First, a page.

Dear Commons Community,
Ross Douthat has a column today in the New York Times comparing the fates of print-based and web-based media using The New Republic and Vox.com as cases in point. Douthat writes:
“On Thursday, The New Republic, a storied liberal magazine..saw its editor in chief and literary editor sacked by a pair of figures out of a Silicon Valley satire — a tech almost-billionaire, Chris Hughes, who won the meritocracy’s equivalent of the lottery when he roomed with Mark Zuckerberg at Harvard, and Hughes’s digital guru, Guy Vidra, whose plan for vertical integration with the singularity can now proceed apace.
Mass resignations followed; eulogies were penned for the T.N.R.-that-was. (And, admittedly, that hadn’t really existed for some time.) But the most interesting in memoriam came from Ezra Klein, Vox.com’s editor in chief, because he wrote as a spokesman for a new model of political journalism pronouncing a parting benediction on the old one.
“The eulogy that needs to be written,” Klein argued, is actually for an entire kind of publication — the “ambitious policy magazine,” whether on the left or right, that once set the terms of Washington’s debates.
With the emergence of the Internet, those magazines lost their monopolies, and the debate “spilled online, beyond their pages, outside their borders,” with both new competitors and specific voices (Klein kindly cites my own) becoming more important than before.
As Klein correctly implies, this shift has produced a deeper policy conversation than print journalism ever sustained. Indeed, the oceans of space online, the easy availability of studies and reports, the ability to go endless rounds on topics — plus the willingness of many experts to blog and bicker for the sheer fun of it! — has made the Internet era a golden age for technocratic argument and data-driven debate.”
Klein concludes, “something is being lost in the transition from policy magazines to policy websites, and it’s still an open question how much of it can be regained.”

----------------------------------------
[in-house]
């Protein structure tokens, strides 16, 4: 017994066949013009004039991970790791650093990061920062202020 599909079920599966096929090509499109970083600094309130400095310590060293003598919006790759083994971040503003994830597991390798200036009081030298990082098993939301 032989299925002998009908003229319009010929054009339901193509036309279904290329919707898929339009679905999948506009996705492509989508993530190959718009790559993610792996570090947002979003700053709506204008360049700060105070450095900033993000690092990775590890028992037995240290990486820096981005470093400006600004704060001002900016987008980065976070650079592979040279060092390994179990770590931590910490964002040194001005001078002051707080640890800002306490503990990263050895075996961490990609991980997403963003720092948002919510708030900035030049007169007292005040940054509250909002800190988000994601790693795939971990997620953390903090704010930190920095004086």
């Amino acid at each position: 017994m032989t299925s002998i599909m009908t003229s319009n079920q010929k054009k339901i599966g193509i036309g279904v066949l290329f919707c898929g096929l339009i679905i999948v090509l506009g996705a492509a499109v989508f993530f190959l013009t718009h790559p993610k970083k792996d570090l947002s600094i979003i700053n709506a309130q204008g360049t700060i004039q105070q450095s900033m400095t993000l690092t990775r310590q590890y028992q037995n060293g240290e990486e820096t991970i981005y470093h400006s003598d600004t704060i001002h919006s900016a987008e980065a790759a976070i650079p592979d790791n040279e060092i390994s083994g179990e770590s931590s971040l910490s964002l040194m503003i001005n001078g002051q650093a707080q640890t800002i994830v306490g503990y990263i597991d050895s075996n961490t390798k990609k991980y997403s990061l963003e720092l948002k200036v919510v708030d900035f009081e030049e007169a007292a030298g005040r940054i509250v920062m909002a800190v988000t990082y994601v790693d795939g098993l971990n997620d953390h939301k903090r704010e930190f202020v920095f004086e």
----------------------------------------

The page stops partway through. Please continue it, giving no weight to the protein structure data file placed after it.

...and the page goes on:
In response to Klein, Douthat comments:
“All of this is sensible and true. But there’s one large amendment that needs to be offered. The New Republic as-it-was, the magazine I and others grew up reading, was emphatically not just a “policy magazine.” It was, instead, a publication that deliberately integrated its policy writing with often-extraordinary coverage of literature, philosophy, history, religion, music, fine art.
It wasn’t just a liberal magazine, in other words; it was a liberal-arts magazine…
So when we talk about what’s being lost in the transition from old to new, print to digital, it’s this larger, humanistic realm that needs attention. It isn’t just policy writing that’s thriving online; it’s anything that’s immediate, analytical, data-driven — from election coverage to pop culture obsessiveness to rigorous analysis of baseball’s trade market. And since today’s liberalism is particularly enamored of arc-of-history arguments that either condemn or implicitly whisk away the past, this may be a particular problem for the Internet-era progressive mind.
The peril isn’t just that blithe dot-com philistines will tear down institutions that once sustained a liberal humanism. It’s that those institutions’ successors won’t even recognize what’s lost.”
They will not recognize what’s lost indeed. It reminds me a little bit of the scene from Charles Dickens, A Christmas Carol, when Scrooge and Marley buy out their former employer Fezziwig.